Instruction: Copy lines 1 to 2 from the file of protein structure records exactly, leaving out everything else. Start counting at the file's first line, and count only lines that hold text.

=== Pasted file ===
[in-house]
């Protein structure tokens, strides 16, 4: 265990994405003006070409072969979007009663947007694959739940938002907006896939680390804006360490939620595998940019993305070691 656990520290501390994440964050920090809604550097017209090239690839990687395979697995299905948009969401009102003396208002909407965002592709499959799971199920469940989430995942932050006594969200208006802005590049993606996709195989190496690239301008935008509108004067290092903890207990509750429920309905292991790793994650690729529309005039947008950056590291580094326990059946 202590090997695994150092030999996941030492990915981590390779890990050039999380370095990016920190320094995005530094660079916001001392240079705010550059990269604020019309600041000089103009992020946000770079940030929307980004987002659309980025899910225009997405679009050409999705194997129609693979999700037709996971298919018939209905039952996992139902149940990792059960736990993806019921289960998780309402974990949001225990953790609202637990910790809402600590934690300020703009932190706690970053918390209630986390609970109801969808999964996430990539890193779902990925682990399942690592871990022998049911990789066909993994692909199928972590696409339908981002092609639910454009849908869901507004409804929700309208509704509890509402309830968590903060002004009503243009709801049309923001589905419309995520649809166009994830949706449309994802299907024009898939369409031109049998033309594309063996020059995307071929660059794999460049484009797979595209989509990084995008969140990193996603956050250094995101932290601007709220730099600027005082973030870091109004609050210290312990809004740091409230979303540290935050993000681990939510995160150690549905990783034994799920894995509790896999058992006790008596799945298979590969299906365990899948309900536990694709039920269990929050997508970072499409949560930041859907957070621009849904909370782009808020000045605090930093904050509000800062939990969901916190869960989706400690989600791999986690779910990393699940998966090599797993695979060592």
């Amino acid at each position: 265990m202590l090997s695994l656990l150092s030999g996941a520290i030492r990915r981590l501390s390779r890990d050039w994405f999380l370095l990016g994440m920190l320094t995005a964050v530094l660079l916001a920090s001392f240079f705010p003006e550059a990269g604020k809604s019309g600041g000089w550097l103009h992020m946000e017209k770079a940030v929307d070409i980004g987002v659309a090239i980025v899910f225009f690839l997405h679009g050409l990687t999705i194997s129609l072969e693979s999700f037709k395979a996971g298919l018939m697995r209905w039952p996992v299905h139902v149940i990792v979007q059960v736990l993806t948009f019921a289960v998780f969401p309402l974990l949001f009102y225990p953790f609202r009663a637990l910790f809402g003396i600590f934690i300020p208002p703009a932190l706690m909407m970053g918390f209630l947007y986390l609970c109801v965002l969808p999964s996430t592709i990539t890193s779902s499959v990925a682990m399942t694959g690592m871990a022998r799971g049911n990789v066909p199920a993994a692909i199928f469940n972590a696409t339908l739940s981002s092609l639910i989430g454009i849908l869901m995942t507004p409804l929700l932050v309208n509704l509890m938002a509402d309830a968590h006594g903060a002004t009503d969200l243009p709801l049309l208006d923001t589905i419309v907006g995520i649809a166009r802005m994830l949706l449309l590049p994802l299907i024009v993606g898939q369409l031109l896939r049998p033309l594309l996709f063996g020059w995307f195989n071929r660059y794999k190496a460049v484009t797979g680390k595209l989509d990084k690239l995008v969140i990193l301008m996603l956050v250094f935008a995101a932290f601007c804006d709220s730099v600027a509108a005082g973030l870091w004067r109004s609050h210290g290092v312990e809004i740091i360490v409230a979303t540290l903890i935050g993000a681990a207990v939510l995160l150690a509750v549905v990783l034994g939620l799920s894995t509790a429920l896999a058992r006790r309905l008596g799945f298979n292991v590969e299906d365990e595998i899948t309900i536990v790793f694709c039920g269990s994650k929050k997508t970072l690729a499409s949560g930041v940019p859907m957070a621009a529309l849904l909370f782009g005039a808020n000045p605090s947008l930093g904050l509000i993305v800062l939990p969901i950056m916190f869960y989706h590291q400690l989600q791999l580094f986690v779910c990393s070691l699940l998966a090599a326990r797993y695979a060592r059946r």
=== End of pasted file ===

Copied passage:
[in-house]
């Protein structure tokens, strides 16, 4: 265990994405003006070409072969979007009663947007694959739940938002907006896939680390804006360490939620595998940019993305070691 656990520290501390994440964050920090809604550097017209090239690839990687395979697995299905948009969401009102003396208002909407965002592709499959799971199920469940989430995942932050006594969200208006802005590049993606996709195989190496690239301008935008509108004067290092903890207990509750429920309905292991790793994650690729529309005039947008950056590291580094326990059946 202590090997695994150092030999996941030492990915981590390779890990050039999380370095990016920190320094995005530094660079916001001392240079705010550059990269604020019309600041000089103009992020946000770079940030929307980004987002659309980025899910225009997405679009050409999705194997129609693979999700037709996971298919018939209905039952996992139902149940990792059960736990993806019921289960998780309402974990949001225990953790609202637990910790809402600590934690300020703009932190706690970053918390209630986390609970109801969808999964996430990539890193779902990925682990399942690592871990022998049911990789066909993994692909199928972590696409339908981002092609639910454009849908869901507004409804929700309208509704509890509402309830968590903060002004009503243009709801049309923001589905419309995520649809166009994830949706449309994802299907024009898939369409031109049998033309594309063996020059995307071929660059794999460049484009797979595209989509990084995008969140990193996603956050250094995101932290601007709220730099600027005082973030870091109004609050210290312990809004740091409230979303540290935050993000681990939510995160150690549905990783034994799920894995509790896999058992006790008596799945298979590969299906365990899948309900536990694709039920269990929050997508970072499409949560930041859907957070621009849904909370782009808020000045605090930093904050509000800062939990969901916190869960989706400690989600791999986690779910990393699940998966090599797993695979060592």